When my mind wanders to my experience in Guatemala, I think of sweeping the dusty corners of my house in my last days in town. Grandma had just passed away, and sweeping was a welcome respite from thinking. There was one stairwell corner that had been particularly neglected, and in my sweep of the house I battered it hastily, sending a spider skittering out of her web and into a hole in the corner.
I remembered her then; that spider had lived there for nearly a year. In that moment my power to upend an entire existence with a thoughtless broom-sweep seemed really profound. I bore no malicious intention -- I had just come along doing what I thought I needed to do.
It was clear in that moment that we share more with the spider than I thought. Some days will be ours to tend our webs in peace, with the flies cursing us. Some days will be ours to scurry from the sweeper, cursing the broom, while the flies move on in peace. As we go about our business, we're all vulnerable to a variety of forces, and any appearance to the contrary is a question of scale and magnitude. While scale and magnitude are highly significant, I think a lot of the injustice in the world is born of denial of the simple reality that we are all vulnerable.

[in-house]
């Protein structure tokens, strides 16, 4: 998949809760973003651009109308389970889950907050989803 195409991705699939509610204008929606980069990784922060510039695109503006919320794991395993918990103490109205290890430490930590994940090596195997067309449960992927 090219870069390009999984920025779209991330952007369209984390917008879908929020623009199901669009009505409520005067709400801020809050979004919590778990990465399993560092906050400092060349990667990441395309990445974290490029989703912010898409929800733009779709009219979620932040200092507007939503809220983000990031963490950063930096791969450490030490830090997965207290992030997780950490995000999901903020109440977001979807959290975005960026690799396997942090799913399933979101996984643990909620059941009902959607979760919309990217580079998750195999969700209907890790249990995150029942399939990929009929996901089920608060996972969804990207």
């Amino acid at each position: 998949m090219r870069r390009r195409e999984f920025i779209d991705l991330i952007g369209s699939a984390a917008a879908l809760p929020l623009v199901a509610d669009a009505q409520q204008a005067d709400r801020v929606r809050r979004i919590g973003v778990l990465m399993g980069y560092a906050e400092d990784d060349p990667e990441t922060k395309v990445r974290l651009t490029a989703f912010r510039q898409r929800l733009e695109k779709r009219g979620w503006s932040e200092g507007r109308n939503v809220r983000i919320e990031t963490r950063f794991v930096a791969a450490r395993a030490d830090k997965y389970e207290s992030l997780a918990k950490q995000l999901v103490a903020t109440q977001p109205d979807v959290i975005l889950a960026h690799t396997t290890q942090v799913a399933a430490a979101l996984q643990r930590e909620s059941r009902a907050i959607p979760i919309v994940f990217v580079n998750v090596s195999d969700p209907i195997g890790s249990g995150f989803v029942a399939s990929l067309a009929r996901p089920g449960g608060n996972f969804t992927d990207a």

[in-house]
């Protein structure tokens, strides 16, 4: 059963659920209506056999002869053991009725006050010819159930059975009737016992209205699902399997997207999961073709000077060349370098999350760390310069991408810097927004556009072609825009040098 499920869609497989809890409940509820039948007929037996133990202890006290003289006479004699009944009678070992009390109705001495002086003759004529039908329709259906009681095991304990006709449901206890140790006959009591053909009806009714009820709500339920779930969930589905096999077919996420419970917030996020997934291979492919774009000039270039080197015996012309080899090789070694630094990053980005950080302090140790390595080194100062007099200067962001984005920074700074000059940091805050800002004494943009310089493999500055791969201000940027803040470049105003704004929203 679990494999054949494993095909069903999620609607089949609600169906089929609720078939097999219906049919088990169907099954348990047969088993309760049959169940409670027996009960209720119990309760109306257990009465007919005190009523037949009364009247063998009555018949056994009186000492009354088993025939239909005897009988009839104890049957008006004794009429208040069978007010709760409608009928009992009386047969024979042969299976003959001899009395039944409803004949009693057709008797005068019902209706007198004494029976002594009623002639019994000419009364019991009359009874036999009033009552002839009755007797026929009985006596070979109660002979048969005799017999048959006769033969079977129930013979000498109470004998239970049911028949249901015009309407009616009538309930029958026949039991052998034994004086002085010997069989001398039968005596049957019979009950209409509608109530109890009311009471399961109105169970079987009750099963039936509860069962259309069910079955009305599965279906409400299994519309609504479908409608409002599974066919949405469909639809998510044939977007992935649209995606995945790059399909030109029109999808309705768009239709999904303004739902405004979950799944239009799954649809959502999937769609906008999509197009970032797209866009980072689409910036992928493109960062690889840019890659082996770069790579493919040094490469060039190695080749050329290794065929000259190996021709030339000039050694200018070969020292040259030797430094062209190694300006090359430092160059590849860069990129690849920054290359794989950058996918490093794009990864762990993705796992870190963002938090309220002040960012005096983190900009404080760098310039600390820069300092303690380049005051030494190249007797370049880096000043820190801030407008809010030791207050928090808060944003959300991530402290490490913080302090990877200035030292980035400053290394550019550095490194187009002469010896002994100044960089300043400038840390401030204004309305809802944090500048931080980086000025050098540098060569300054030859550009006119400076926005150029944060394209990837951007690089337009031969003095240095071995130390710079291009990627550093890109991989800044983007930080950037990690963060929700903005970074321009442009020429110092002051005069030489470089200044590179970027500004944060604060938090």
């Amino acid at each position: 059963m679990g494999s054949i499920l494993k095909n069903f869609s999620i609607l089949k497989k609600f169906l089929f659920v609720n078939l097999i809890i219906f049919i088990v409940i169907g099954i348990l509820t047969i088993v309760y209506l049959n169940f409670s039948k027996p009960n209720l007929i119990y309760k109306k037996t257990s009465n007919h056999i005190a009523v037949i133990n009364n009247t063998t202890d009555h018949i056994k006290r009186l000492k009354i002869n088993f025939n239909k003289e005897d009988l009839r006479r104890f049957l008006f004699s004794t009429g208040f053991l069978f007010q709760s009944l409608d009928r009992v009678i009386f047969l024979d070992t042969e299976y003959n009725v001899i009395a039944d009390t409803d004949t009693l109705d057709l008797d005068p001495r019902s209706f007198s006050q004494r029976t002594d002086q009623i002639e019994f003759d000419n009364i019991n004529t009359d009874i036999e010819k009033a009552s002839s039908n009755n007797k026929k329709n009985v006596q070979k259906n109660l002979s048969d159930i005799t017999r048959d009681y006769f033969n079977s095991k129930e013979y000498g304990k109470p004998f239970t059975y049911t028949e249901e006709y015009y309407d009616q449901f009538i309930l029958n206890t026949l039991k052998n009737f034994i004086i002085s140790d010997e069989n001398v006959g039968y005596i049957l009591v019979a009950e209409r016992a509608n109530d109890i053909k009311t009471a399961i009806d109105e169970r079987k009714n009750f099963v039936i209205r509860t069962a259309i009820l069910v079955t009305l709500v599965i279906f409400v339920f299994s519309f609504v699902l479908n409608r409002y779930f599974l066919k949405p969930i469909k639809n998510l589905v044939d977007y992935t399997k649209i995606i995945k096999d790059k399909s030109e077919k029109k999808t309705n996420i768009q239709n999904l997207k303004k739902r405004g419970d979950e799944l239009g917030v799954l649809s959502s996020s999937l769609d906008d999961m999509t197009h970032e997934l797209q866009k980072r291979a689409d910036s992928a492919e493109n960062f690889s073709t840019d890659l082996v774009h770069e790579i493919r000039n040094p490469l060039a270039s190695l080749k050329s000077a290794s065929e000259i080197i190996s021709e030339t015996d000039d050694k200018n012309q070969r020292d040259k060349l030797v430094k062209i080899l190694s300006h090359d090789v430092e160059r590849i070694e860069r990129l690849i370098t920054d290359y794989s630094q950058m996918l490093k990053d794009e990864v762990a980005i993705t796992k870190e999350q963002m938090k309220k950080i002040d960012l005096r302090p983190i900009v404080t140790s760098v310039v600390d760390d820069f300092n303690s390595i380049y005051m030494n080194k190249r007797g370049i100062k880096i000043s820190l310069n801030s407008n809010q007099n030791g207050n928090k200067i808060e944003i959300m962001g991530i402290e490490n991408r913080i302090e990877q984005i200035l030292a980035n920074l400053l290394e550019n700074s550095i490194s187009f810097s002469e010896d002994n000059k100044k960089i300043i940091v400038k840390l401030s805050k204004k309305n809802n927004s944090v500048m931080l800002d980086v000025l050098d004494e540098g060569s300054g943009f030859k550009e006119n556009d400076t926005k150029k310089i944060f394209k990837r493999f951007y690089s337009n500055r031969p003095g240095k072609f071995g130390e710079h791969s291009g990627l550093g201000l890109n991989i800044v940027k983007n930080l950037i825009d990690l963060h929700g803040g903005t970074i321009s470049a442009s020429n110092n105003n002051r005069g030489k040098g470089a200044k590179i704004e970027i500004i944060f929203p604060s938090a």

Some day I would like come back to this blog and fill in the substantial holes left here by my experience. I think in some ways I didn't do much justice to the general panorama of Peace Corps, or development, or especially the stories of the people I met in the highlands of Guatemala. For now I'll leave it at that, though: the spider and the broom.